At least half of the insect species on Earth feed on plants. Some pests threaten plant and crop health in certain areas – especially in cities. Dozens of studies show that plant pests and sucking insects thrive in urban areas. Natural predatory enemies are not waiting for them there.

Plant Pests Thrive in Cities

Sufficient biodiversity is what provides insect control. Predatory insects, natural enemies of plant pests, and annoying sucking insects are essential to ecosystems. However, urbanization disrupts these ecosystems. There are fewer insect predators in cities than needed; it naturally leads to an overgrowth of pests, for example, aphids.

Aphids. Image by FRANCO PATRIZIA from Pixabay

A global study published in the Science of the Total Environment answers questions on this topic. The Center for Ecological Research in Hungary and the Technical University of Munich in Germany participated in a study examining the impact of urbanization. The researchers used a meta-analysis approach that allows the results of several scientific articles dealing with the same issues to be combined and evaluated.

Insect Predators Need Support

Researchers identified 52 studies conducted in various cities around the world. They found that “compared to rural areas, urban areas increase the number of biting and sucking insects, such as aphids and scaly insects, by about 44%. But, on the contrary, the number of natural enemies with low scattering capacity is lower there, “says INRAE, the research member.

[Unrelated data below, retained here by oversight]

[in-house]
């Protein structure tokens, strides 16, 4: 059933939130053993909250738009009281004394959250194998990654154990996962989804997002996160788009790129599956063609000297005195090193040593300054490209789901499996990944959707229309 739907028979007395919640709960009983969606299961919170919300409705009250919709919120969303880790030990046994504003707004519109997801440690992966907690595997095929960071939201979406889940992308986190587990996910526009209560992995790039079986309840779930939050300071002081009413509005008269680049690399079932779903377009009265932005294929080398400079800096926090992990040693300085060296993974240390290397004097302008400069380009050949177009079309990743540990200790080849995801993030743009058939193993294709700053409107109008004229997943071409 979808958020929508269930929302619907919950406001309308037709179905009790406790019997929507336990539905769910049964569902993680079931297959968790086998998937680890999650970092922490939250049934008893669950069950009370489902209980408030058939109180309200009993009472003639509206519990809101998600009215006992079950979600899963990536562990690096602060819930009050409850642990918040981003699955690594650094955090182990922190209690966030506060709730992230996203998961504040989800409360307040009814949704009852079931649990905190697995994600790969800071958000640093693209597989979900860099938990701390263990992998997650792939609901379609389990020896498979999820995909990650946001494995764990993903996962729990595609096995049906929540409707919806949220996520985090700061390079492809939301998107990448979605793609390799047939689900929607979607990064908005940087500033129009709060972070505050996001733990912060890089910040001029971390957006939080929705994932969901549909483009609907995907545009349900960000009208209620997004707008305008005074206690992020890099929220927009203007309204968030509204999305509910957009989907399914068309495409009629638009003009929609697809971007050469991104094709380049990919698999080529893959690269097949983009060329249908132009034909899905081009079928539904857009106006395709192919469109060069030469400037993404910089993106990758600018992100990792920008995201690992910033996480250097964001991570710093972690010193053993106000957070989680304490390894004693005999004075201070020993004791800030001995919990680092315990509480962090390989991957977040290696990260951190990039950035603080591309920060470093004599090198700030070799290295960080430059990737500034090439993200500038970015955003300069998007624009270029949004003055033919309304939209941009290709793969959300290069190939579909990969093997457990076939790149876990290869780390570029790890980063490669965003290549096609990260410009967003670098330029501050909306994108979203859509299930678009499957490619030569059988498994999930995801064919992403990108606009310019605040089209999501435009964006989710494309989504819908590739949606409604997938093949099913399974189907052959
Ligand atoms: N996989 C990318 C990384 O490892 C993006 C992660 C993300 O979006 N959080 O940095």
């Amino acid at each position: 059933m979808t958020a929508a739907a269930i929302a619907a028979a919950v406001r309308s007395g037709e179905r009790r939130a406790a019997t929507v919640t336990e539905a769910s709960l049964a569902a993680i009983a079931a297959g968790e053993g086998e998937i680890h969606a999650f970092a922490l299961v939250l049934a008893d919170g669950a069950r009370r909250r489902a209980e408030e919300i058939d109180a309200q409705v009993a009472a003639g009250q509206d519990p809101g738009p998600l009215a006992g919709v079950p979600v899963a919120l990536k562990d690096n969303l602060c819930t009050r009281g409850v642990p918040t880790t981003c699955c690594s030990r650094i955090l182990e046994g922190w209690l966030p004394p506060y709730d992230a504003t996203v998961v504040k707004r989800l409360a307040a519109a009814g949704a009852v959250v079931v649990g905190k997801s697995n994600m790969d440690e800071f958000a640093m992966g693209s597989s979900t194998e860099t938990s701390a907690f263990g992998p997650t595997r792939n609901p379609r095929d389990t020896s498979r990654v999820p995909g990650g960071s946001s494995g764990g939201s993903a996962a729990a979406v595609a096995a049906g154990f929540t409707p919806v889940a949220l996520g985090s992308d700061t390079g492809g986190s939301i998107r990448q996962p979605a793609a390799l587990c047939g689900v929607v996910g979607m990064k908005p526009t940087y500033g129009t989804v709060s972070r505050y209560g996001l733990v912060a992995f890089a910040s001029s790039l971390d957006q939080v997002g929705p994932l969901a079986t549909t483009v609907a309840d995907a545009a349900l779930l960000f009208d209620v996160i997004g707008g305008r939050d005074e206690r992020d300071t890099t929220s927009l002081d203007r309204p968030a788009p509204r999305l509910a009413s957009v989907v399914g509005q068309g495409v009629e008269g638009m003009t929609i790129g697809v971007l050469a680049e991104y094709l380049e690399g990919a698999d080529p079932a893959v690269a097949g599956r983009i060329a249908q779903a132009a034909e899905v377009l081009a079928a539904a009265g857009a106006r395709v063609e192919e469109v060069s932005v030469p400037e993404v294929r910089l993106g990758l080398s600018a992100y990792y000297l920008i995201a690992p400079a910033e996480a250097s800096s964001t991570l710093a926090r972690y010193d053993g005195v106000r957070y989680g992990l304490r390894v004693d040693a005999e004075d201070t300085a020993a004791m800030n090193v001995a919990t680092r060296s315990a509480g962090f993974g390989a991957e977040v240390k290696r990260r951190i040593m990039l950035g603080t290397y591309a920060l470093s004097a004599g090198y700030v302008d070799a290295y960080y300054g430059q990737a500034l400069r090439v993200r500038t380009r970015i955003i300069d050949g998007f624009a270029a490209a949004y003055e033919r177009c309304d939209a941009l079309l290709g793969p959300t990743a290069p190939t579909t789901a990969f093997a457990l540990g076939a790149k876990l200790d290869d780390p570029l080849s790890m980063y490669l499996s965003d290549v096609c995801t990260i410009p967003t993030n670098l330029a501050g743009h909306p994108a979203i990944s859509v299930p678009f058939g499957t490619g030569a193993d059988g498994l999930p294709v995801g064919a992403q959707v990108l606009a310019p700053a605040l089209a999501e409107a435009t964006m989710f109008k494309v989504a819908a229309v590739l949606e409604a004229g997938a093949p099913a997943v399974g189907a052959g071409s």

Ladybugs breed on aphids. Image by jggrz from Pixabay

The results of the meta-analysis suggest that increasing levels of urbanization are leading to a decline in the level of biological control provided by natural enemies. For example, spiders, ladybugs, and parasitoid wasps, which help reduce plant-eating insect populations, are not doing very well in cities. That is why we often encounter insect pests and biting and sucking insects.

There are ways to promote biodiversity in urban areas. Cities can establish vegetation zones – tall grasses, shrubs, and trees. If the grass is cut, all plant products must be left in the place to provide shelter and favorable conditions for natural insect predators.

Source and credit:, featured photo by Henry Lai on Unsplash